Id. at 314-5.
Again, the tax here is being applied to an activity with more than substantial nexus with Indiana. Taxpayer is a retail merchant by trade and specifically agreed to deliver the merchandise to its customers in Indiana in its own conveyance. As described above in Quill, such a vendor is not free from state-imposed duties to collect sales taxes.
After review of the supplied documentation, the Department is not convinced that this documentation establishes Taxpayer's argument. Of the nine vehicles in question, Taxpayer was only able to supply brief notes from three of the customers which stated that tax was paid on the vehicles. Of those three statements, the Department notes that the statements merely say that tax was paid. The statements are not receipts from the Indiana BMV which would establish that tax was paid. One logical alternative to the customers registering the vehicles with the Indiana BMV would be if the customer bought the item and sold off parts. In that case, registration with and collection of tax by the BMV would not be necessary, even though the customer acquired the item in a retail transaction. This documentation does not prove the proposed assessments wrong and therefore Taxpayer has not proven the proposed assessments wrong as required by IC § 6-8.1-5-1(c).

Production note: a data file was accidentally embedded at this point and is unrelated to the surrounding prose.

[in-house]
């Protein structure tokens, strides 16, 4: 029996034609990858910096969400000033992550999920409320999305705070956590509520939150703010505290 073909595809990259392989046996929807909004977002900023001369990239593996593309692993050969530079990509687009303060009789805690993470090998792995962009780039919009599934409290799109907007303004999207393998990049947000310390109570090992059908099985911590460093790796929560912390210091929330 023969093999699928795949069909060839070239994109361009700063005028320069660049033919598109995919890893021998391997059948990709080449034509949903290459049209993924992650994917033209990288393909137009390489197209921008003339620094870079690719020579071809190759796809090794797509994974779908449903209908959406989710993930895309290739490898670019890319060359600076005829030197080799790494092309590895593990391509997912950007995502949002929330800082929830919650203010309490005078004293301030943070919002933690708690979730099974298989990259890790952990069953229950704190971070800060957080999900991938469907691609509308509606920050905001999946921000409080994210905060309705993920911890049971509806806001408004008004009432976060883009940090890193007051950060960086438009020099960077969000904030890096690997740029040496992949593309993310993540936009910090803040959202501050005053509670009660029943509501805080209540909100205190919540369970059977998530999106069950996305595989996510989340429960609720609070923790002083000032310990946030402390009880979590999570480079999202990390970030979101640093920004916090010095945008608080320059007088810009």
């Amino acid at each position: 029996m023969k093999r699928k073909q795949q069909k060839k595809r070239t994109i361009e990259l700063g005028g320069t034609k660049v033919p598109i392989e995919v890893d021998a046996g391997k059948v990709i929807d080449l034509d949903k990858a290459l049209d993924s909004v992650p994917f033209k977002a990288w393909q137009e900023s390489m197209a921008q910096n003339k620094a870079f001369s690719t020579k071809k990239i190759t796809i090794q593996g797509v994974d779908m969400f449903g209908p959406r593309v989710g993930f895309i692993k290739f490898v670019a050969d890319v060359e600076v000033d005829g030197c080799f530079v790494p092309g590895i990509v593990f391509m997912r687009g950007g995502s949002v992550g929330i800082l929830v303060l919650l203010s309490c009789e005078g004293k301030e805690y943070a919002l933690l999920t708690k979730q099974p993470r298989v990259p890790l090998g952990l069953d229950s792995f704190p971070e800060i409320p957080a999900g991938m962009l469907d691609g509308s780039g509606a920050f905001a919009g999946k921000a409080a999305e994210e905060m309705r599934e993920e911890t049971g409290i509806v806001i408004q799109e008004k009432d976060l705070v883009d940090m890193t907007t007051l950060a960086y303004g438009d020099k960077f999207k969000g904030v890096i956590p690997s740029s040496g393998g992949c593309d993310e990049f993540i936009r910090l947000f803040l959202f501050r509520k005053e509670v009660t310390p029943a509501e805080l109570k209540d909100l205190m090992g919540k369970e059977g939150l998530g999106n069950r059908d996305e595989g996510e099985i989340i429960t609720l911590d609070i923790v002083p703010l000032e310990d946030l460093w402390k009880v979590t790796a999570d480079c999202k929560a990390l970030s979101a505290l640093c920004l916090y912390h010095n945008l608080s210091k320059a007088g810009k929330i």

Taxpayer's protest is denied.

Posted: 02/27/2013 by Legislative Services Agency

DIN: 20130227-IR-045130063NRA
Composed: Jun 18,2018 9:39:11AM EDT
A PDF version of this document.